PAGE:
Frame stories are often organized as a gathering of people in one place for the exchange of stories. Each character tells his or her tale, and the frame tale progresses in that manner. Historically famous frame stories include Chaucer's Canterbury Tales, about a group of pilgrims who tell stories on their journey to Canterbury; and Boccaccio's Decameron about a group of young aristocrats escaping the Black Death in the countryside and spending the time telling stories.
Sometimes only one storyteller exists, and in this case there might be different levels of distance between the reader and author. In this mode, the frame tale can become more fuzzy. In Washington Irving's Sketch Book, which contains "The Legend of Sleepy Hollow" and "Rip Van Winkle" among others, the conceit is that the author of the book is not Irving, but a certain gentleman named Crayon. Here the frame includes the world of the imagined Crayon, his stories, and the possible reader who is assumed to play along and "know" who Crayon is.
Donald Westlake's 1968 short story "No Story", is a parody of frame stories, in which a series of narrators start to tell stories, each of which contains a narrator who starts to tell a story, culminating in a narrator who announces that there will be no story. Essentially, it is a frame story without a story to frame.
When there is a single story, the frame story is used for other purposes – chiefly to position the reader's attitude toward the tale. One common one is to draw attention to the narrator's unreliability. By explicitly making the narrator a character within the frame story, the writer distances him or herself from the narrator; she or he may also characterize the narrator to cast doubt on the narrator's truthfulness. In P. G. Wodehouse's stories of Mr Mulliner, Mulliner is made a fly fisherman in order to cast doubt on the outrageous stories he tells. The movie Amadeus is framed as a story an old Antonio Salieri tells to a young priest, because the movie is based more on stories Salieri told about Mozart than on historical fact.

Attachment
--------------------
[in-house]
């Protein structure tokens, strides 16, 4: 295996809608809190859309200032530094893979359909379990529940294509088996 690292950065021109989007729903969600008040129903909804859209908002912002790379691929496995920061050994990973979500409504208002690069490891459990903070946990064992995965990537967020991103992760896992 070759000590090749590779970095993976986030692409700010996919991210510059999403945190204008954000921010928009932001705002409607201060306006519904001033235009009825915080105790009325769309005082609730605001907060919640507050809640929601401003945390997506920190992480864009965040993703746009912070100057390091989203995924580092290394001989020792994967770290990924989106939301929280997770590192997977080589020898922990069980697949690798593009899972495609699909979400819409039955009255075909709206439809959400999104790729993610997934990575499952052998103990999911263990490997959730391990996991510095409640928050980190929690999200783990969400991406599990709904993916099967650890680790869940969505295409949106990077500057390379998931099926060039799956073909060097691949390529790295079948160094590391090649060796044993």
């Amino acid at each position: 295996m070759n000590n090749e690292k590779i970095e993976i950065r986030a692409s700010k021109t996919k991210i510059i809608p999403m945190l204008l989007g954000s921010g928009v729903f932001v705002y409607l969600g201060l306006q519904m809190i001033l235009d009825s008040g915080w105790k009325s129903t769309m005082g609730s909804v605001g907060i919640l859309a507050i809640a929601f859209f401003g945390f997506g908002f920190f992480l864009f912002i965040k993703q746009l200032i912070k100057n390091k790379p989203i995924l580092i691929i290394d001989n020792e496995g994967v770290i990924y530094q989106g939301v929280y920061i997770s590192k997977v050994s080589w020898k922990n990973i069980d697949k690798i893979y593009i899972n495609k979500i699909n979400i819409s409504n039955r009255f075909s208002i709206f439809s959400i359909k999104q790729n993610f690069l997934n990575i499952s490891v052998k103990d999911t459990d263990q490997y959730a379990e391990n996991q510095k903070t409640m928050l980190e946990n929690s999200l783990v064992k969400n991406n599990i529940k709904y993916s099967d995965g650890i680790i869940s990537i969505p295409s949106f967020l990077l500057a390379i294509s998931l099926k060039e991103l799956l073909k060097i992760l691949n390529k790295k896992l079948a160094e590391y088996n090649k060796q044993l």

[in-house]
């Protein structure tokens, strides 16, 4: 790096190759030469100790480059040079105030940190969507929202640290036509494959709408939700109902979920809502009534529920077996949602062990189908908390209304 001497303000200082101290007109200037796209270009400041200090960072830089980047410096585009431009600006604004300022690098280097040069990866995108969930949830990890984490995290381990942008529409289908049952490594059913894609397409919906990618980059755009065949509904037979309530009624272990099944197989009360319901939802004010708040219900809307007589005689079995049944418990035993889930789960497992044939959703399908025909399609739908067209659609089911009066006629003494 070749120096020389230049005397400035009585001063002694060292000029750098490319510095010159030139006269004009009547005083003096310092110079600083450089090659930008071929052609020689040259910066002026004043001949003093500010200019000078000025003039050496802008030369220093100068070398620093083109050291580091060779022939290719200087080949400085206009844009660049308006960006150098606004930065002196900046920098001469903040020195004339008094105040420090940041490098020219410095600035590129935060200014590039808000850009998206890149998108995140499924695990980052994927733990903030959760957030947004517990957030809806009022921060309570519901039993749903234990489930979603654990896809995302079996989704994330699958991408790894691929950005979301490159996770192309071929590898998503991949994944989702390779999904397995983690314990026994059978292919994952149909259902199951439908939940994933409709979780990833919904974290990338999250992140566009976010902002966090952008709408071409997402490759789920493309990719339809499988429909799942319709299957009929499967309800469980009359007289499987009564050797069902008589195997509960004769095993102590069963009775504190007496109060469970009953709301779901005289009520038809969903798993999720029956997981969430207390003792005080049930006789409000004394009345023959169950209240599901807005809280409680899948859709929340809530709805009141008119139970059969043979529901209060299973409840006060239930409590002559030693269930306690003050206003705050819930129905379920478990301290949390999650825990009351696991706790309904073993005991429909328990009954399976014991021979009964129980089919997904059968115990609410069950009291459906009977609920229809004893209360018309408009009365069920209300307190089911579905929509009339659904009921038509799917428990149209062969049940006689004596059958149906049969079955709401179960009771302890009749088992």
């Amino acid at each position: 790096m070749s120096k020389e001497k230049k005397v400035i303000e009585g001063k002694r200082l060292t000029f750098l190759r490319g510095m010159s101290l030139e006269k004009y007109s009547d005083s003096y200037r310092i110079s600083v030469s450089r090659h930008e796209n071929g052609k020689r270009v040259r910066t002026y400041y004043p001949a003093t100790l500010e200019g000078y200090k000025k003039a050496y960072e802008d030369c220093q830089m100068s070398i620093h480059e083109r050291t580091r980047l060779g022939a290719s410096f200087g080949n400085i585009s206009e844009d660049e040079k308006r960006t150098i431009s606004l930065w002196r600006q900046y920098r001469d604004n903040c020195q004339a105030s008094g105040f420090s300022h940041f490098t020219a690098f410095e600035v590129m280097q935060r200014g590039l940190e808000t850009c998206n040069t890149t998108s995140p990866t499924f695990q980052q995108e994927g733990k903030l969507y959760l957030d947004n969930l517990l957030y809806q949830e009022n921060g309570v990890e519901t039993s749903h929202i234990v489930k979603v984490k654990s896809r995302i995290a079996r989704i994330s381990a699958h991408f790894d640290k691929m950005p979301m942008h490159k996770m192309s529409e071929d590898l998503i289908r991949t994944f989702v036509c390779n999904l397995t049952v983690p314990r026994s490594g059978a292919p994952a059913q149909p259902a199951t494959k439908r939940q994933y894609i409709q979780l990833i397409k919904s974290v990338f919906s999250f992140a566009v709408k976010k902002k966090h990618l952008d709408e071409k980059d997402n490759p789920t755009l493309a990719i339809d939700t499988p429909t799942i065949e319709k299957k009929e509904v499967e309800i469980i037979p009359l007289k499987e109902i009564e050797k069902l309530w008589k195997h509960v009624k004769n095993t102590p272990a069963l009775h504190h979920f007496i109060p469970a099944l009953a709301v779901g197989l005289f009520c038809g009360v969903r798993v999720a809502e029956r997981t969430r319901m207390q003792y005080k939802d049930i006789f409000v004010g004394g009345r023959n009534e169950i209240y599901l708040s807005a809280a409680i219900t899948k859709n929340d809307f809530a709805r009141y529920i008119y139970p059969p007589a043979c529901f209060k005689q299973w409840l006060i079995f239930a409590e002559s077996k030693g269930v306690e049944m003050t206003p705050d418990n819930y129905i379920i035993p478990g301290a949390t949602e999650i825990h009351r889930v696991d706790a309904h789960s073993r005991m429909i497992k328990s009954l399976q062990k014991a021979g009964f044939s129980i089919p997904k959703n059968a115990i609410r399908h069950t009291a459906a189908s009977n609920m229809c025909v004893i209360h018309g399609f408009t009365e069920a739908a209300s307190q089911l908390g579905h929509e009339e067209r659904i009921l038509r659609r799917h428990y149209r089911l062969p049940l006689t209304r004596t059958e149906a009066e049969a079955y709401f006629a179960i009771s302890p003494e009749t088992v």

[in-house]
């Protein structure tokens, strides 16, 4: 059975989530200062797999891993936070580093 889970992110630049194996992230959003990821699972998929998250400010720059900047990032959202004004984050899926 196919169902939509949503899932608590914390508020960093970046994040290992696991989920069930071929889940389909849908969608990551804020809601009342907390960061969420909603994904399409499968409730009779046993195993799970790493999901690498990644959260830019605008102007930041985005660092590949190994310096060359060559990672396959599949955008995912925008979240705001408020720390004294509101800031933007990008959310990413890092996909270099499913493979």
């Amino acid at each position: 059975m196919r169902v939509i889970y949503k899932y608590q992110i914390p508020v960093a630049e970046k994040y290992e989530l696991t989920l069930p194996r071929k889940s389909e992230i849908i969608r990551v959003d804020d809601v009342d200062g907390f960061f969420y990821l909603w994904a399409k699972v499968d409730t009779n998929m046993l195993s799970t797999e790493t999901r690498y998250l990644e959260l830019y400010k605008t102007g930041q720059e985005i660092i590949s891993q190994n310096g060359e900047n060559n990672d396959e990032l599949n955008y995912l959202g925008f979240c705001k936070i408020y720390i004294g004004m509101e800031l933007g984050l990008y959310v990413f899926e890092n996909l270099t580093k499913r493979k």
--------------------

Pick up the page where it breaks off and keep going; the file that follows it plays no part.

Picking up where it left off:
Another use is a form of procatalepsis, where the writer puts the readers' possible reactions to the story in the characters listening to it. In The Princess Bride the frame of a grandfather reading the story to his reluctant grandson puts the cynical reaction a viewer might have to the romantic fairytale into the story in the grandson's persona, and helps defuse it. This is the use when the frame tells a story that lacks a strong narrative hook in its opening; the narrator can engage the reader's interest by telling the story to answer the curiosity of his listeners, or by warning them that the story began in an ordinary seeming way, but they must follow it to understand later actions, thereby identifying the reader's wondering whether the story is worth reading to the listeners'. Such an approach was used by Edith Wharton in her novella Ethan Frome, in which a nameless narrator hears from many characters in the town of Starkfield about the main character Ethan's story.
A specialized form of the frame is a dream vision, where the narrator claims to have gone to sleep, dreamed the events of the story, and then awoken to tell the tale. In medieval Europe, t.... Discover the Mary Frame popular books. Find the top 100 most popular Mary Frame books.